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Is Your Personal Injury Settlement Taxable?

Personal Injury Lawsuits

Personal injury cases tend to drag on for months or even years, but the vast bulk settle either before or during trial.

A case is resolved as soon as you accept a settlement offer and sign the release form, either from the insurance company or the defense attorney.

What comes next, then?

Ideally, you would receive your money promptly, minus your lawyer’s contingency fee, and you could resume everyday life.

You should also consider whether the government might be entitled to a portion of your settlement. This guide highlights some of the income tax issues applicable to personal injury settlements so you can proceed with confidence and get the compensation you deserve.

Physical Injury Settlements are Not Taxable

As a rule, the proceeds from personal injury claims are not taxable, neither under federal law nor state law.

Regardless of whether you settle your case before or after you file a personal injury lawsuit, and even if you go to trial and win, neither the state nor the federal government in the form of the IRS can tax you. They cannot tax the settlement and they cannot tax the verdict proceeds.

Federal tax law excludes the damages resulting from personal physical sickness or physical injuries from the gross income of taxpayers.

This means that the damages for personal injury cases are intended to compensate the claimant for all of the following:

  • Lost income
  • Medical bills
  • Pain and suffering
  • Emotional distress
  • Loss of consortium
  • Attorney fees

None of the above are taxable if they come from either physical sickness or personal injury. Physical sickness in this sense means a claim for an illness – after being negligently exposed to germs that made you sick, for instance. Any damages recovered for physical sickness should not be taxable.

As with all rules, there are exceptions to this rule when it comes to income tax.

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Exceptions to the Rule

If you suffer from physical sickness or physical injury, you will be taxed on any damages relating to a breach of contract, assuming the breach of contract is responsible for your injuries, and also that the breach of contract forms the basis of your lawsuit.

Punitive damages, on the other hand, are always taxable. If you are involved in a claim for punitive damages, your attorney will always request the judge to separate the verdict into punitive damages and compensatory damages. You can then readily prove to the IRS that part of the verdict was for non-taxable compensatory damages.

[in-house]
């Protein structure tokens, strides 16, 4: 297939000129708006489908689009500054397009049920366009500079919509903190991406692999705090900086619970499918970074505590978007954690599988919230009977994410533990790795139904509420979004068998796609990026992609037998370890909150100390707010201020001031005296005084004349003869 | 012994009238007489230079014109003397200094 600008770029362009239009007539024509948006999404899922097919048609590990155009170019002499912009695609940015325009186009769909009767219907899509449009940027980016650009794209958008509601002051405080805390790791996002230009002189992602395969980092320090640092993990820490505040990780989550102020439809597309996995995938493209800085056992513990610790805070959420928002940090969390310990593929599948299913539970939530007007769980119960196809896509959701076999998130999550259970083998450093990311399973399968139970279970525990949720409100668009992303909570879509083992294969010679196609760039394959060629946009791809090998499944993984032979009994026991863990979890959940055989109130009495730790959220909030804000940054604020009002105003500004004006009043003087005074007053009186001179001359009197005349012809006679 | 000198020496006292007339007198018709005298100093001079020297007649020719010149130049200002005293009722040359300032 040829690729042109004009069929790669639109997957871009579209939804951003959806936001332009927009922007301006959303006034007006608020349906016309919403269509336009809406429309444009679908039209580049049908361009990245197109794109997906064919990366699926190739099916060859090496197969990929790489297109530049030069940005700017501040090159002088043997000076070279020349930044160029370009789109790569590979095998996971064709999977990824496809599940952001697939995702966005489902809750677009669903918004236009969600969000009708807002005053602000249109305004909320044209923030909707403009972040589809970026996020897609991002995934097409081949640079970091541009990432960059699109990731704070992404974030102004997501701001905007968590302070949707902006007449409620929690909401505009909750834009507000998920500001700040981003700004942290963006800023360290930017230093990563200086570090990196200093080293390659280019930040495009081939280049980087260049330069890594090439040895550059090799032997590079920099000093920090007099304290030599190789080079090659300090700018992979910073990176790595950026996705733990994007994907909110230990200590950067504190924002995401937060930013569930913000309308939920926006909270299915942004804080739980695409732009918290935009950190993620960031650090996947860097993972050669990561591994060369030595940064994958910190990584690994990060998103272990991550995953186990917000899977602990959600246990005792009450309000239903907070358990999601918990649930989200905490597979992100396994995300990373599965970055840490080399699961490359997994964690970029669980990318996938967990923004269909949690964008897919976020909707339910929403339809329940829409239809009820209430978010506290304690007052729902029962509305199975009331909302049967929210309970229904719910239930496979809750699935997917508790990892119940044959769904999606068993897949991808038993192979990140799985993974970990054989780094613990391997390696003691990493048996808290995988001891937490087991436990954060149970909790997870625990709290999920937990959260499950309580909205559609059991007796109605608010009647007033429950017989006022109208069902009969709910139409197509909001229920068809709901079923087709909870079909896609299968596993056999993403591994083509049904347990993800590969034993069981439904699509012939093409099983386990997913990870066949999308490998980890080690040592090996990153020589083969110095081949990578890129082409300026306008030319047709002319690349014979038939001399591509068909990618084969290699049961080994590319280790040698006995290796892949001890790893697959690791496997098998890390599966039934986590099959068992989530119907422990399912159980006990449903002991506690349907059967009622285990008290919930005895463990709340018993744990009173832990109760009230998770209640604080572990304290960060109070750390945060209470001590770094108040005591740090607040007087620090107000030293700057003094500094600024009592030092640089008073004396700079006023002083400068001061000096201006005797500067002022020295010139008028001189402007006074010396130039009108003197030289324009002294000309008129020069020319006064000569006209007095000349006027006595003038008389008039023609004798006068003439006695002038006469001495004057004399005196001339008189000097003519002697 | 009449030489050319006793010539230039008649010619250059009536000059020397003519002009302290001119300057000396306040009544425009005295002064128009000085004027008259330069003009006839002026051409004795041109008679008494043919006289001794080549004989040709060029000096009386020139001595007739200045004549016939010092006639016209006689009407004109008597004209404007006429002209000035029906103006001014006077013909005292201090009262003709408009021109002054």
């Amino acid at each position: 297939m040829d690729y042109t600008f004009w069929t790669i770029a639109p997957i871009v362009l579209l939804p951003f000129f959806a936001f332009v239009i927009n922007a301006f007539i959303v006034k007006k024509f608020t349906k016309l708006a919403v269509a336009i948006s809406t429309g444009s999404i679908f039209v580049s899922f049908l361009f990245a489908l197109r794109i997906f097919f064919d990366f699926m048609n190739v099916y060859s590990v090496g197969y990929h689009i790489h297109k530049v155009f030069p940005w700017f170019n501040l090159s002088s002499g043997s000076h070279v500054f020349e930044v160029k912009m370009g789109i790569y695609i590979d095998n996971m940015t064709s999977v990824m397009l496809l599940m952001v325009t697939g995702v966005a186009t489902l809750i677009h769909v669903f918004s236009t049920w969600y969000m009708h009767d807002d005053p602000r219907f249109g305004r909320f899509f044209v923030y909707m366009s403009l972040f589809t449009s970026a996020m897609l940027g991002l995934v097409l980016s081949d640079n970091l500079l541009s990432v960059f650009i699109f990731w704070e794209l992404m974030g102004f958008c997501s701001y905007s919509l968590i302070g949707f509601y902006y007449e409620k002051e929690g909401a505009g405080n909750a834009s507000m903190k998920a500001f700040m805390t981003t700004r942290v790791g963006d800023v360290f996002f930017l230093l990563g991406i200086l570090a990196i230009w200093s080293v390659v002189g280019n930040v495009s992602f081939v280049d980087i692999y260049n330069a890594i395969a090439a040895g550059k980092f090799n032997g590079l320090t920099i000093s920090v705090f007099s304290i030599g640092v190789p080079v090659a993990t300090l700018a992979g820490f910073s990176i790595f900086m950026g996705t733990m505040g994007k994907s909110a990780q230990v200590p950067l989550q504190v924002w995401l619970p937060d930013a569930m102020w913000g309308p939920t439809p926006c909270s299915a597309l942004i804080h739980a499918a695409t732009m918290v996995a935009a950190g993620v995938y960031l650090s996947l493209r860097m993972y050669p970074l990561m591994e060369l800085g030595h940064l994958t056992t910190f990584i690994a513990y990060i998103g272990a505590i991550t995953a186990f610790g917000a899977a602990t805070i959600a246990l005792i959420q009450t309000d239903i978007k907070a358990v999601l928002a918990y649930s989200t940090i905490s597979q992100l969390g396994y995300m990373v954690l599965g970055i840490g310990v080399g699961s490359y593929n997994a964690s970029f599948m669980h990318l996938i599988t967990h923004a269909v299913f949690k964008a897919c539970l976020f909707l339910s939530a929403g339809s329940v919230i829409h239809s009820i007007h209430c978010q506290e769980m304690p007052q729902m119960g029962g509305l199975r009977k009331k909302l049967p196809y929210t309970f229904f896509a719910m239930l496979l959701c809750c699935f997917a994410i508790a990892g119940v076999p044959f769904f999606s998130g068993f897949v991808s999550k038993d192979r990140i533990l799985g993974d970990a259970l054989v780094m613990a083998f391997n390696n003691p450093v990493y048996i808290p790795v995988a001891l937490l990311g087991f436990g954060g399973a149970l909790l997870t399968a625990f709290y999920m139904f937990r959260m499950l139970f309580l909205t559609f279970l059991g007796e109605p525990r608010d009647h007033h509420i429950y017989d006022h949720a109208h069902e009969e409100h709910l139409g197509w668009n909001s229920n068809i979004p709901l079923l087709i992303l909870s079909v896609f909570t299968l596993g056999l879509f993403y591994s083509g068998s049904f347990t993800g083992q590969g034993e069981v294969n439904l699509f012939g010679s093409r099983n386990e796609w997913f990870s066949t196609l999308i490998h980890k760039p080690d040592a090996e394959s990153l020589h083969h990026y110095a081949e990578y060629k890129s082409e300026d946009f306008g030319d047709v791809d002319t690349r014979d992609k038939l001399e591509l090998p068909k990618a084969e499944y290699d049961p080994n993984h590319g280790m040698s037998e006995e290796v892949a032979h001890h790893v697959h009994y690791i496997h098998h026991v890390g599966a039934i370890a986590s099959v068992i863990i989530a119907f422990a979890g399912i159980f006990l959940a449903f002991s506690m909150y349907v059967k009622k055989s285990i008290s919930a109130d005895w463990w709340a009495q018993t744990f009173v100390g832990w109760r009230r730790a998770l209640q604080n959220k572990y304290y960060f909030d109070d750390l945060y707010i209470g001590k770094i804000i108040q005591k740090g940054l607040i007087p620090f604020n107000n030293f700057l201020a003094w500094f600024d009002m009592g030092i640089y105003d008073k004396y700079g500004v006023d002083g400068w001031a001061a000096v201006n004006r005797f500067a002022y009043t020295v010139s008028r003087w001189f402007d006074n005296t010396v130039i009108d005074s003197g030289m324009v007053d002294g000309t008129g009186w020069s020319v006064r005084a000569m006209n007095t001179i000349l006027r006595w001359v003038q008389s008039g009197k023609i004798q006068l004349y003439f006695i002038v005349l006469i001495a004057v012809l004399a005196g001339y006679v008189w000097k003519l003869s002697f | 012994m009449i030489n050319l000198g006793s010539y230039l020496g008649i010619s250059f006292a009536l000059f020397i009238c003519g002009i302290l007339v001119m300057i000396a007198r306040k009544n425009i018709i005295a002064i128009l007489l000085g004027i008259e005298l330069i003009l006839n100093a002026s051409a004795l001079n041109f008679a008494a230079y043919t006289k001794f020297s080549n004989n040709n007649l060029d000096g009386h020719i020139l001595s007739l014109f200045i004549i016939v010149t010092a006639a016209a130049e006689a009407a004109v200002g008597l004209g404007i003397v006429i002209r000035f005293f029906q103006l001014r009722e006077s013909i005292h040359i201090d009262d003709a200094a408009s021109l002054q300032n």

Interest on the judgment of a personal injury verdict is taxable. In many states, court rules add interest for the length of time your case has been pending.

As an example, if you filed suit on January 1, 2020, you would typically receive interest on the verdict commencing on January 1, 2020, and interest would run until you receive payment. If you won at trial on January 1, 2021, but the defendant then appeals and doesn’t finally pay you until March 30, 2022, you would receive interest amounting to two years and three months on the total amount of any unpaid verdict. This interest, then, is taxable.

Claims Limited to Emotional Injury

Any verdict or settlement for a personal injury claim is only non-taxable as long as it stemmed from a physical injury. If you have a claim for employment discrimination or emotional distress, but no accompanying physical injury, you can expect your verdict or settlement to be taxable. The only exception would be if you could prove even the slightest degree of physical injury. Without this, the IRS will take their cut.

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Make Sure as Much as Possible of Your Settlement is Non-Taxable

Some people find themselves making two claims against a single defendant. One of these claims relates to a personal injury and one does not. If the personal injury component of the claim happens to be significantly larger, you should ensure the settlement agreement specifies precisely what amount of your settlement relates to the personal injury claim and what amount relates to the non-personal injury claim.

It is possible for the IRS to challenge the taxable status of a personal injury settlement, so by allocating your settlement in this way, you will maximize your chances of keeping as much as possible of your settlement non-taxable.

[LEARN MORE]: How Much Do Personal Injury Lawyers Take From a Settlement?

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